Browse by
Summary Table
Presenting Author
All Authors
Author's Institutions
Abstract Title
Abstract Keywords
Program/Schedule
Programs At-A-Glance
Detailed Programs
Custom Schedule
Sessions
Date/Time
Locations
or
Search
Botany 2005 Home
Login

Abstract Detail


Paleobotanical Section

Scherer, Jacqueline [1], Upchurch, Garland [1].

Paleobotanical evidence on latitudinal temperature gradients and mechanisms of climatic warming during the Late Cretaceous.

The mechanism of high-latitude warming during times such as the Late Cretaceous is not well understood. Increased levels of greenhouse gases and increased latitudinal heat transport by the atmosphere/ocean are two widely cited mechanisms. Oxygen isotopic evidence from marine plankton appears to support increased latitudinal heat transport, because estimated high-latitude temperatures are warmer than those of today and estimated low-latitude temperatures are cooler. However, possible chemical alteration of low-latitude samples makes marine isotopic temperature gradients suspect. We calculated latitudinal temperature gradients for the latest Cretaceous (Maastrichtian) of North America using leaf megafloras from 33-83oN paleolatitude. Both Leaf Margin Analysis and multiple regression models of leaf physiognomy were used for the mid-latitude assemblages, with alternative methods used for low-diversity assemblages from Alaska. Early and late Maastrichtian assemblages were analyzed to improve geographic coverage and average out climatic fluctuations. Latitudinal temperature gradients were estimated by simple linear regression of MAT against paleolatitude, based on the approximately linear gradient found today at middle latitudes. MATs derived from Leaf Margin Analysis give a mid-latitudinal temperature gradient of 0.3-0.5oC per degree latitude, while MATs derived from multiple regression models give a gradient of 0.2-0.5oC per degree latitude. The exact result depends on the paleogeographic reconstruction, the modern floras to which the fossil floras are compared, and the temperature estimate for the North Slope of Alaska. All paleobotanical temperature gradients are consistent with high-latitude warming by increased greenhouse gases because they indicate elevated temperatures relative to today for both middle and high latitudes. Many gradients are also consistent with increased latitudinal heat transport because they produce a lower latitudinal temperature gradient than that of today. MATs predicted for 30 degrees latitude are 21-28oC, higher than those of the Recent and higher than many equatorial paleotemperatures estimated from oxygen isotopes in marine plankton.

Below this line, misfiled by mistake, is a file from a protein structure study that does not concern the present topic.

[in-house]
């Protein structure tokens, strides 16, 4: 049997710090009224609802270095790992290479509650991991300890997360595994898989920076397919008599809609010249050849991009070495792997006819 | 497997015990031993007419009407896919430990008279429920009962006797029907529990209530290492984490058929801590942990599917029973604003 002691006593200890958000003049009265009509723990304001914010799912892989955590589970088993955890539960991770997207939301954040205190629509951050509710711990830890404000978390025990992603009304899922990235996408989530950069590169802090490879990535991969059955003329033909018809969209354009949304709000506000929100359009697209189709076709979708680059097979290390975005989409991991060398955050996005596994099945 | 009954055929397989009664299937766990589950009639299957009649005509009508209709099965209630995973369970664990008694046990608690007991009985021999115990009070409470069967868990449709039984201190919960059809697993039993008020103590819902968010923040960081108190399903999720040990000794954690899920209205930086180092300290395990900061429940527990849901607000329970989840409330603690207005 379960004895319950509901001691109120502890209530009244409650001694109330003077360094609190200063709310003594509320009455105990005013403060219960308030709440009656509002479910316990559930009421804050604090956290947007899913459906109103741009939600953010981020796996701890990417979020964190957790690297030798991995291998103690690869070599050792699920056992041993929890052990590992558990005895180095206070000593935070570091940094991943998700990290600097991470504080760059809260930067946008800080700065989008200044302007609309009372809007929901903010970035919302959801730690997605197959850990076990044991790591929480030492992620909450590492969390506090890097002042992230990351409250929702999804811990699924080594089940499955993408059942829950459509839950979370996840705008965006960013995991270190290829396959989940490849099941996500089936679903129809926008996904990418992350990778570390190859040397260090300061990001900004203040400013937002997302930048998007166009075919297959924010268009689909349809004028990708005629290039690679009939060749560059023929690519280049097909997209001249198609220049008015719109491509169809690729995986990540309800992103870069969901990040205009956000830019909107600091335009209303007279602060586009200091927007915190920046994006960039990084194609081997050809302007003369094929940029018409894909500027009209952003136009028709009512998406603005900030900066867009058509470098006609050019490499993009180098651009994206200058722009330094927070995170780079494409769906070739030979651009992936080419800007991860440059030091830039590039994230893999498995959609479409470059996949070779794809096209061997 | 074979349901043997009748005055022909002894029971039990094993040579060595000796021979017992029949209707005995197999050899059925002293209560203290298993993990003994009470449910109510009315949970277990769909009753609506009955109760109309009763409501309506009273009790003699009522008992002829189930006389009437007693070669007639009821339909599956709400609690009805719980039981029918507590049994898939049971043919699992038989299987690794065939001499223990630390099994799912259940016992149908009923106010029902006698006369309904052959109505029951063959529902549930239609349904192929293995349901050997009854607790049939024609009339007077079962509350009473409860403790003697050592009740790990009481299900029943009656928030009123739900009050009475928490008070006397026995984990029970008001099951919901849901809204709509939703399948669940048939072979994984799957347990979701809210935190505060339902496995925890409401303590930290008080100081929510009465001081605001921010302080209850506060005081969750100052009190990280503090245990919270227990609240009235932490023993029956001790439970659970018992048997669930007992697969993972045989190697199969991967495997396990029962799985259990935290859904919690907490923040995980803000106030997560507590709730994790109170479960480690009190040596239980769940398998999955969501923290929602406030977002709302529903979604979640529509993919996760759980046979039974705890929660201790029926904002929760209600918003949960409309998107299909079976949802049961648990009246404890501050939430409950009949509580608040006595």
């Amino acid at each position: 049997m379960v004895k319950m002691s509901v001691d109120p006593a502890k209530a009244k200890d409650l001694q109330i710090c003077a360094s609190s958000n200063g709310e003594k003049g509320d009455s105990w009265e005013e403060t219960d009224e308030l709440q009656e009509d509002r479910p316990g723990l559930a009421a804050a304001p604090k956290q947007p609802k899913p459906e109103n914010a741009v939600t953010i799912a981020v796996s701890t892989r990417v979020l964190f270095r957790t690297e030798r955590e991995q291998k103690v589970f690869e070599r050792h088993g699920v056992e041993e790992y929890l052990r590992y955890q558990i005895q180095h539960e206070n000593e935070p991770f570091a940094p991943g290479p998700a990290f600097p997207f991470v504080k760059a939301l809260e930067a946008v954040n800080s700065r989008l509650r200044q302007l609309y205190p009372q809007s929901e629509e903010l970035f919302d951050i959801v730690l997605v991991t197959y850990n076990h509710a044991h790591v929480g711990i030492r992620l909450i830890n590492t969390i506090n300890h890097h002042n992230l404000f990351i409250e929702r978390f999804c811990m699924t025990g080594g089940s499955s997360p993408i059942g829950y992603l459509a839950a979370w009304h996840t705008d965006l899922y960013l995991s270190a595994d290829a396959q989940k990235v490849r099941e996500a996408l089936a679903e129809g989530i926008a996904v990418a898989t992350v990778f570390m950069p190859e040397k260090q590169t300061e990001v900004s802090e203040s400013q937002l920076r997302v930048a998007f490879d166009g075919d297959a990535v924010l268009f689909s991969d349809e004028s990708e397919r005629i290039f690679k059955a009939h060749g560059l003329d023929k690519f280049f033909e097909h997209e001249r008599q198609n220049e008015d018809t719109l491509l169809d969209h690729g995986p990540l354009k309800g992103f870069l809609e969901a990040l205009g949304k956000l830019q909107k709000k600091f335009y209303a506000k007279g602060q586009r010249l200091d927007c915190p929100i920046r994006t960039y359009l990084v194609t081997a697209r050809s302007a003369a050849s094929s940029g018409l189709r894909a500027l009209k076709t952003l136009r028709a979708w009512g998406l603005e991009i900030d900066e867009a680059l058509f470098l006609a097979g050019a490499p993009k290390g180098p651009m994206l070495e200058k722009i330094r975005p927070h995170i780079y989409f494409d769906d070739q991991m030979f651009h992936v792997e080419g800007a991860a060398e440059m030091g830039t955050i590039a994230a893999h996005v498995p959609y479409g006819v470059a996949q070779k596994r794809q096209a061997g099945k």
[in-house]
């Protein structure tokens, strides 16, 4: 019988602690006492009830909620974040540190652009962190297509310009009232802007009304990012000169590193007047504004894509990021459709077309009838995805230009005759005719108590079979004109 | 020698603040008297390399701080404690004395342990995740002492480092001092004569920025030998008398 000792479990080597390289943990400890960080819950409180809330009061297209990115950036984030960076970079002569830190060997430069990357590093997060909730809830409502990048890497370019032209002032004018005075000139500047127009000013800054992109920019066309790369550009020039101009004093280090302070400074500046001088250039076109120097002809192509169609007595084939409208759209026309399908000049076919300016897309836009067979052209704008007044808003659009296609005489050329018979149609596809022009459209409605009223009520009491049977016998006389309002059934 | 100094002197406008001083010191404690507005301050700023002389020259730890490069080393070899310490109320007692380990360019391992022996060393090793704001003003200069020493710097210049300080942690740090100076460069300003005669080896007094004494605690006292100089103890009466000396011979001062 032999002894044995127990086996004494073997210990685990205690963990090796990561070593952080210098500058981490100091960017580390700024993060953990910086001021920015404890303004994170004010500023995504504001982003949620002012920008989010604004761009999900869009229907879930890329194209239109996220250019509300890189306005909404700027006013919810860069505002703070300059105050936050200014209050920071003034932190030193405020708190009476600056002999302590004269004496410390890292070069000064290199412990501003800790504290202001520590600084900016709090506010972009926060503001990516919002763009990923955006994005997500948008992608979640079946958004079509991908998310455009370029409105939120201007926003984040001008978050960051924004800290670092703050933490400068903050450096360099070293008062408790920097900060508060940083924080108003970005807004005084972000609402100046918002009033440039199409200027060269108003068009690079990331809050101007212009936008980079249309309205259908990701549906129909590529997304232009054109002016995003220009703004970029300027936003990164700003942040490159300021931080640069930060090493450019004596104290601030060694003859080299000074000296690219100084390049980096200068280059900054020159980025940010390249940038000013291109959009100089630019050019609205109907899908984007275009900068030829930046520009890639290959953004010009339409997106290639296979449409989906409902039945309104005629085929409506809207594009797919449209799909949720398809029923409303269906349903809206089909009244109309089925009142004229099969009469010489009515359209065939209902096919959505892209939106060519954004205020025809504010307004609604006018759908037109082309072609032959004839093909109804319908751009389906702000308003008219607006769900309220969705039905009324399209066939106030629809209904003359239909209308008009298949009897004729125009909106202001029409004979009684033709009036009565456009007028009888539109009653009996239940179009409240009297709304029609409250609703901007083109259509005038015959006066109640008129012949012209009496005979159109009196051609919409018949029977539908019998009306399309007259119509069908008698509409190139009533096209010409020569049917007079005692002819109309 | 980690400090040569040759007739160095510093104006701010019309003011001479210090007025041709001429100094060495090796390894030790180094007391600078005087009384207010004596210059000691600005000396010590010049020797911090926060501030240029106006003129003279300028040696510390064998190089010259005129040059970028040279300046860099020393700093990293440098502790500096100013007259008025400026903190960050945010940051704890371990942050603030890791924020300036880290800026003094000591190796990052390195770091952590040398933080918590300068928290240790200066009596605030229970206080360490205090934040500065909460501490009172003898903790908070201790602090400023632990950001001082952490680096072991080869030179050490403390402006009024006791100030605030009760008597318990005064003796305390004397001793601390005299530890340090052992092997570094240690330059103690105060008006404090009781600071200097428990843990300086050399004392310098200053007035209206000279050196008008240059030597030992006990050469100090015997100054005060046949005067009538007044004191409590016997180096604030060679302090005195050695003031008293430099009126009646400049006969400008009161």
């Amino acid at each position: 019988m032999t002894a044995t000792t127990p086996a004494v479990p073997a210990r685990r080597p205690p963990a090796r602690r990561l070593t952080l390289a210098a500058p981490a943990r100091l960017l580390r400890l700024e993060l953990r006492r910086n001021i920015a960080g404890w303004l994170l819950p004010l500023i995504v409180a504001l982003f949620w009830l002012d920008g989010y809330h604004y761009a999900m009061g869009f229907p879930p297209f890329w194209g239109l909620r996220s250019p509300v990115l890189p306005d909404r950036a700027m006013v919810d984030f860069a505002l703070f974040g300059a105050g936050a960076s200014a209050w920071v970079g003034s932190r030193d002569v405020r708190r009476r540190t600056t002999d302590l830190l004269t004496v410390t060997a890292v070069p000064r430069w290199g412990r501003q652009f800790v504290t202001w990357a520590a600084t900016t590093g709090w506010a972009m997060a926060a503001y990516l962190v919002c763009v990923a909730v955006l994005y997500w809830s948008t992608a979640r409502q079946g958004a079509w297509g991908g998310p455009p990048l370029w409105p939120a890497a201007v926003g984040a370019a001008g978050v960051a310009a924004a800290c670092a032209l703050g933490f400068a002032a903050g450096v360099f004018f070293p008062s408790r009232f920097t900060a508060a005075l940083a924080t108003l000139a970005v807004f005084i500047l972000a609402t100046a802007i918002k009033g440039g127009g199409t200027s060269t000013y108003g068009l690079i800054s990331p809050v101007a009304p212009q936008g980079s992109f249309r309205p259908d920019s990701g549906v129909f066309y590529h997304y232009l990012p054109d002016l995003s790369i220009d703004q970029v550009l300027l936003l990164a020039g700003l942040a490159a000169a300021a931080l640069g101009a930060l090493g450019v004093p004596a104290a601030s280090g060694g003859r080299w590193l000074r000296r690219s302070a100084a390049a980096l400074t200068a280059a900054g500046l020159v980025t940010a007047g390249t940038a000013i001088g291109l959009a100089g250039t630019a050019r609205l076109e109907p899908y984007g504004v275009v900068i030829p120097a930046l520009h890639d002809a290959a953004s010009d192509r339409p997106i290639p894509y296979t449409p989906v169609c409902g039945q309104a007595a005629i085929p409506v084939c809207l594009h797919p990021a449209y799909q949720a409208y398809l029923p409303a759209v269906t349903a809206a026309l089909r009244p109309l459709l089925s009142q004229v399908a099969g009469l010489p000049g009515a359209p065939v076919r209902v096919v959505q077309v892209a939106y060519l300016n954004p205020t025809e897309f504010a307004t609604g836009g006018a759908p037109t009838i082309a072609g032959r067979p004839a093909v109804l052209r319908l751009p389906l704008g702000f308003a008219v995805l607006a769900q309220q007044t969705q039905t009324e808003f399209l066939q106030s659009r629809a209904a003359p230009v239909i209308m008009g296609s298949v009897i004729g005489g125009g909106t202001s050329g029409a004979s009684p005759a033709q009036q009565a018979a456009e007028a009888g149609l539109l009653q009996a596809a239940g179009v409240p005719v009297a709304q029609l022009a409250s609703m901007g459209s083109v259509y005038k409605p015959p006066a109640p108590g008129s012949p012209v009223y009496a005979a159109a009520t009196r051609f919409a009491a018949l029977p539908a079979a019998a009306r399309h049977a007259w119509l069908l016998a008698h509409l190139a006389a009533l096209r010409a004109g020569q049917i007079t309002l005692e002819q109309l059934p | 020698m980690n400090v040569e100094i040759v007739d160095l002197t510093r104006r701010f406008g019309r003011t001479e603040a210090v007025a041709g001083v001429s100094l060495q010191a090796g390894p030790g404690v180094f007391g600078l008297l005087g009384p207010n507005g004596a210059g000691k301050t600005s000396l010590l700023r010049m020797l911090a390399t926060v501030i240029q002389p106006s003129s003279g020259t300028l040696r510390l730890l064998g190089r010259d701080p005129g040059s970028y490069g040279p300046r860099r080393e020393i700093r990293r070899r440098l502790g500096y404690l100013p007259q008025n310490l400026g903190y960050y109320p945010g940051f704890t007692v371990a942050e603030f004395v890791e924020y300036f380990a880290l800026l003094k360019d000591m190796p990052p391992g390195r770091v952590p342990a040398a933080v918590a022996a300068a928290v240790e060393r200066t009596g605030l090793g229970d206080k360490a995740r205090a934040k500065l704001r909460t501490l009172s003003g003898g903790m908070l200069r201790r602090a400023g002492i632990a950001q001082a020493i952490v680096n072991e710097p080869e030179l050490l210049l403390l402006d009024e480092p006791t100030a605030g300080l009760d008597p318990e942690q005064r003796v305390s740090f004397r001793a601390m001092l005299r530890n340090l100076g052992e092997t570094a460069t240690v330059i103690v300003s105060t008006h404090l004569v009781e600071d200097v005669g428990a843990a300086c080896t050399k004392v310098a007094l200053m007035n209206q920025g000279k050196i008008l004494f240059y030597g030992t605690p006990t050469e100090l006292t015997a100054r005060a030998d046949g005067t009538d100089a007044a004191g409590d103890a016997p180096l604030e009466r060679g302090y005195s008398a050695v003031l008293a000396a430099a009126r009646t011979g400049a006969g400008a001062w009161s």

Log in to add this item to your schedule

1 - Texas State University, Department of Biology, 601 University Drive, San Marcos, Texas, 78666, USA

Keywords:
paleobotany
Climatic change
climatic gradients.

Presentation Type: Oral Paper
Session: 26-4
Location: Salon G - Austin Grand Ballroom/Hilton
Date: Tuesday, August 16th, 2005
Time: 8:45 AM
Abstract ID:248


Copyright 2000-2005, Botanical Society of America. All rights